All the while the book carries the vivid imagery of Stockholm and its underbelly of crime that Beck traverses. I read this book long before I ever visited Stockholm but the sense of the city, its smells, its sounds, its hidden dangers and beauties are vibrantly alive. The city is as much a character in the book as any person who appears in its pages.
What's more, the book carries a dark irony: the idea of justice in which we are all guilty of something, and if we are not punished for the crimes we have committed then we are punished for those we have not. It is a daring proposition and one I have seen in a number of other books. But I have not seen it played out so well as in these pages.
As with the entire series of ten books, Martin Beck is the pole that holds the tent up in The Locked Room. His presence looms over every page whether he is actually on it or not. To me Beck is the original grinder, an empathist who takes it all in and grinds it constantly in his head. He grinds the case down to powder and only then does he see the solution. He operates with a certain melancholy that is just right He is alone but not lonely. He is the thinking man's detective. The writer Joseph Wambaugh once said that the best crime stories are not about how a cop works on a case, but how a case works on a cop. Martin Beck is a most fitting example of the accuracy of this. And The Locked Room is a most fitting case for him to work and be worked upon.
The bells of St Maria struck two as she came out from the metro station on Wollmar Yxkullsgatan. Before hurrying on towards the Maria Square she halted and lit a cigarette.
The din of the church bells reverberated through the air, reminding her of the dreary Sundays of her childhood. She'd been born and grown up only a few blocks from the Church of St Maria, where she'd also been christened and confirmed - the latter almost twelve years ago. All she could remember about her confirmation classes was having asked the vicar what Strindberg had meant when he'd written of the "melancholy descant” of the St Maria bells. But she couldn't recall his answer.
The sun was beating down on her back. After crossing St Paulsgatan she eased her pace, not wishing to break into a sweat All of a sudden she realized how nervous she was and regretted not having taken a tranquillizer before leaving home.
Reaching the fountain in the middle of the square, she dipped her handkerchief in the cool water and, walking away, sat down on a bench in the shade of the trees. She took off her glasses and rubbed her face with the wet handkerchief, polished her glasses with the hem of her light-blue shirt, and put them on again. The large lenses reflected the light, concealing the upper half of her face. She took off her wide-rimmed blue denim hat, lifted up her straight blonde hair, so long it brushed against her shoulders, and wiped the nape of her neck. Then, putting on her hat, she pulled it down over her brow and sat quite still, her handkerchief crum¬pled up into a ball between her hands.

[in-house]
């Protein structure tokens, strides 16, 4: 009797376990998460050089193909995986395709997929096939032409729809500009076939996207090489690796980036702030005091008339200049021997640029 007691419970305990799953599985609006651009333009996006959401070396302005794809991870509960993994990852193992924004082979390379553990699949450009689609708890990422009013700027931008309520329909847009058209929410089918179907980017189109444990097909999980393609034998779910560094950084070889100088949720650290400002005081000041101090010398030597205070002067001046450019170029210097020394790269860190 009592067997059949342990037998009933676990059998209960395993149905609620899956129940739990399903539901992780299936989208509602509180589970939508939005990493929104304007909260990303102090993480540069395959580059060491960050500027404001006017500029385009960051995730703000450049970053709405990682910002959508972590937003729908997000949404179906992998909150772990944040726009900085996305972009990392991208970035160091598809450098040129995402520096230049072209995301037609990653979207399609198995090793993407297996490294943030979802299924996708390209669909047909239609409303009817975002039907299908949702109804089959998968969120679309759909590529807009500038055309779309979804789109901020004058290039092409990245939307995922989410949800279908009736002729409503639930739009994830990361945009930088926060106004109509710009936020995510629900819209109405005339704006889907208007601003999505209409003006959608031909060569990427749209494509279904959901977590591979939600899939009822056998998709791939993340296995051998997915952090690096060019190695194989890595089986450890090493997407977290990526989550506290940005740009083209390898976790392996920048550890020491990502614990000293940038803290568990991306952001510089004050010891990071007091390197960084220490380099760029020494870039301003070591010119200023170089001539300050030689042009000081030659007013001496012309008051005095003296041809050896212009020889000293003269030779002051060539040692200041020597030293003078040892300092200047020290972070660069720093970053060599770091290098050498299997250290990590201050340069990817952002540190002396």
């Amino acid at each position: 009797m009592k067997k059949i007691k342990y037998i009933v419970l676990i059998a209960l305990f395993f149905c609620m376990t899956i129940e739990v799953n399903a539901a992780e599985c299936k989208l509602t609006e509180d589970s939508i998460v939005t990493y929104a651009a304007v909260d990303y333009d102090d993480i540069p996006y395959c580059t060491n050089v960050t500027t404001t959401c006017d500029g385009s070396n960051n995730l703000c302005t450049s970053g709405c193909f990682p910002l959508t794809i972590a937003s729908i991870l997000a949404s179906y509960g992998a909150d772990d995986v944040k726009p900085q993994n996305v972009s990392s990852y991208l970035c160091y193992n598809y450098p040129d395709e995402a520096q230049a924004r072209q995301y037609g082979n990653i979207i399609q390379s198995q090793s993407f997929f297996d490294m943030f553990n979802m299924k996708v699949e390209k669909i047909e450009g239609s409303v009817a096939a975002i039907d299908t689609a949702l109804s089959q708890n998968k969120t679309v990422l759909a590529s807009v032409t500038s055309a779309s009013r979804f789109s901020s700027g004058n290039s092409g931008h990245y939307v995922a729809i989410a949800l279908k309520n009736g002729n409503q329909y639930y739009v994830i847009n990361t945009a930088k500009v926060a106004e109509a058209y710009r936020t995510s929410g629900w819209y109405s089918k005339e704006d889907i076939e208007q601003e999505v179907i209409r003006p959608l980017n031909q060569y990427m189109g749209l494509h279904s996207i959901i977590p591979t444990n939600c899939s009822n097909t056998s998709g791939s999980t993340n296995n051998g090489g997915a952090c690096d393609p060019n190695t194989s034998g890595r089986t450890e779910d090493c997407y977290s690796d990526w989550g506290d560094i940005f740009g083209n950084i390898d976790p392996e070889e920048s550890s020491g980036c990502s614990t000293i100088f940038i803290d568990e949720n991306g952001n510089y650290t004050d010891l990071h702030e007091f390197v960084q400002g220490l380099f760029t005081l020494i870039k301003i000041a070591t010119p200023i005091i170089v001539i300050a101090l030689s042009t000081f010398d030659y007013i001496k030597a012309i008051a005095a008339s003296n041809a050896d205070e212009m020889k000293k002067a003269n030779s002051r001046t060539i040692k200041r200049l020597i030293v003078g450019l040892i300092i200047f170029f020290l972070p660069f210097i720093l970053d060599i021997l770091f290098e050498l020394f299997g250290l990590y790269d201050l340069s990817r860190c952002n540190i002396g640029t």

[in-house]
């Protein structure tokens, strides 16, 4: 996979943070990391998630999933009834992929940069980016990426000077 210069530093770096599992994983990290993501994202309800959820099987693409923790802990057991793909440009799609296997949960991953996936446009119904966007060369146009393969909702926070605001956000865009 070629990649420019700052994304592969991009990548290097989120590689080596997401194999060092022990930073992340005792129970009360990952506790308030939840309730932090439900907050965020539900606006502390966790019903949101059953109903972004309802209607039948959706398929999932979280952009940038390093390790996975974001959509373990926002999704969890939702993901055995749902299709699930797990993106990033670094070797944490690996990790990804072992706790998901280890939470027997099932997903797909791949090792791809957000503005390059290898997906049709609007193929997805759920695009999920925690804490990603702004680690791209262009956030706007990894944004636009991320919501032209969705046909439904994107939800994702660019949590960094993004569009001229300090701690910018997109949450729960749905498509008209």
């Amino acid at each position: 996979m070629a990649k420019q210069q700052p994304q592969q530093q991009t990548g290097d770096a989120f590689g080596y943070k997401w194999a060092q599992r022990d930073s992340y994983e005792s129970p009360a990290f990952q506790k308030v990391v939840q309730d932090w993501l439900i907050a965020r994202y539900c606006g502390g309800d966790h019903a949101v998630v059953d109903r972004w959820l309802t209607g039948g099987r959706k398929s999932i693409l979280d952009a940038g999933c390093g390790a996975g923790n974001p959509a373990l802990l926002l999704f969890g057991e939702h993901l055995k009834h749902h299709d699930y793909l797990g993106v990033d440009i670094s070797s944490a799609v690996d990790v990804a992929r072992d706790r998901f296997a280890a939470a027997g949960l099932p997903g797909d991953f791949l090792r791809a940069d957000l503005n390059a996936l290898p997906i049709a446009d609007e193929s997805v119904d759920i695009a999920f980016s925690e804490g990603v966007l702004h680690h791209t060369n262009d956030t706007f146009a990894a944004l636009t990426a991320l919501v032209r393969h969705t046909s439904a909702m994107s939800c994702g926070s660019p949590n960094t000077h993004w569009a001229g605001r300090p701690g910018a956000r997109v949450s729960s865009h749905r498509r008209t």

After a while she spread the handkerchief out beside her on the bench and wiped the palms of her hands on her jeans. She looked at her watch: half past two. A few minutes to calm down before she had to go.
When the clock struck 2.45 she opened the flap of the dark-green canvas shoulder bag that lay in her lap, picked up her handkerchief, which by now was completely dry, and without folding it slipped it into the bag. Then she got up, slung the leather strap of the bag over her right shoulder, and started walking.
Approaching Hornsgatan she grew less tense; everything, she persuaded herself, would work out fine.
It was Friday, the last day of June, and for many people the summer holidays had just begun. On Hornsgatan, both on the street itself and on the pavements, the traffic was lively. Emerging from the square, she turned off to the left and went into the shadow of the houses.
She hoped today had been a wise choice. She'd weighed the pros and cons and realized she might have to put off her project until next week. No harm in that, though she wasn't too keen on exposing herself to such mental stress.
She got there earlier than she'd planned and halted on the shady side of the street, observing the big window opposite her. Its shiny glass reflected the sunshine, and the heavy traffic partially blocked her view. But one thing she noticed. The curtains were drawn.
Pretending to be window shopping, she walked slowly up and down the pavement, and although there was a large clock hanging outside a watchmaker's shop nearby she kept looking at her watch. And all the while she kept an eye on the door on the other side of the street.